A mantle of glory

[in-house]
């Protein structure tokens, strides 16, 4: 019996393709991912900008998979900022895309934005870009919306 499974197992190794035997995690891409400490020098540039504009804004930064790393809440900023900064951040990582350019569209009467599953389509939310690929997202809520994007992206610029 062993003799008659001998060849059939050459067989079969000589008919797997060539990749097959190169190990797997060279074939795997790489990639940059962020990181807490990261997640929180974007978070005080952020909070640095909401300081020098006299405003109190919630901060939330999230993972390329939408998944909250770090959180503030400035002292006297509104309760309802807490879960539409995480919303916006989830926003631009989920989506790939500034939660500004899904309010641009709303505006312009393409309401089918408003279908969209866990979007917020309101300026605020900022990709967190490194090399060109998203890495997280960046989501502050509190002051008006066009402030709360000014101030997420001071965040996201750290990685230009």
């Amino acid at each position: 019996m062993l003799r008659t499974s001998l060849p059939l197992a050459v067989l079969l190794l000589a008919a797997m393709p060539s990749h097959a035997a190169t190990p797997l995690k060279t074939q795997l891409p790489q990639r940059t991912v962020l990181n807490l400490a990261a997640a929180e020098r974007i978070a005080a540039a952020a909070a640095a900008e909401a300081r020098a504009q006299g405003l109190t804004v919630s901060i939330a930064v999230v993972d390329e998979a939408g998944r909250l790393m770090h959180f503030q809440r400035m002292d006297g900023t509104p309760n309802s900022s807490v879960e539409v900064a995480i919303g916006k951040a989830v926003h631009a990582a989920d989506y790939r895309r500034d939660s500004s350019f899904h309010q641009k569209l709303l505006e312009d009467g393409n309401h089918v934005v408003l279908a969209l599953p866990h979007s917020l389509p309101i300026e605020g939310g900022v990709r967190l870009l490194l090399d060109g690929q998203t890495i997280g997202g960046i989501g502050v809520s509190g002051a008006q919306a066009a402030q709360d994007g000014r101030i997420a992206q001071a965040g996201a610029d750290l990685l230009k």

“The political climate of the times, the will to fight for a better society, the ideas, the awe surrounding the Left and [the awe] that the press felt for the organization, made me feel proud for what I was. [It made me] feel, unfortunately, that I was in the vanguard, fighting for something very right,» November 17 member Patroklos Tselentis told the court. Tselentis obviously spoke out prompted by the (extremely effective) benefits of the new anti-terrorism law and, perhaps, by a will to absolve his conscience. Yet he was wrong about one thing: He referred to the political climate of the times, while his conclusions are actually still valid today. Otherwise, why do some people refuse him the right to speak out? Turncoat, betrayer, collaborator, tragic, sad; these are some of the adjectives that accompanied him – coming not just from inside the court, but from the shapers of public opinion. In truth, apart from staging a trial of intentions, critical commentators portray him as a «hero that cracked»; a man who did not live up to the circumstances, a man who has betrayed the moral code of the organization. But when Tselentis is described as a «fallen angel» then the group and its activity are shrouded in a mantle of glory… This is the real problem with November 17. The country is full of people who refuse to see the group as a band of killers and who are ready to condemn it, albeit acknowledging some undefined moral constitution.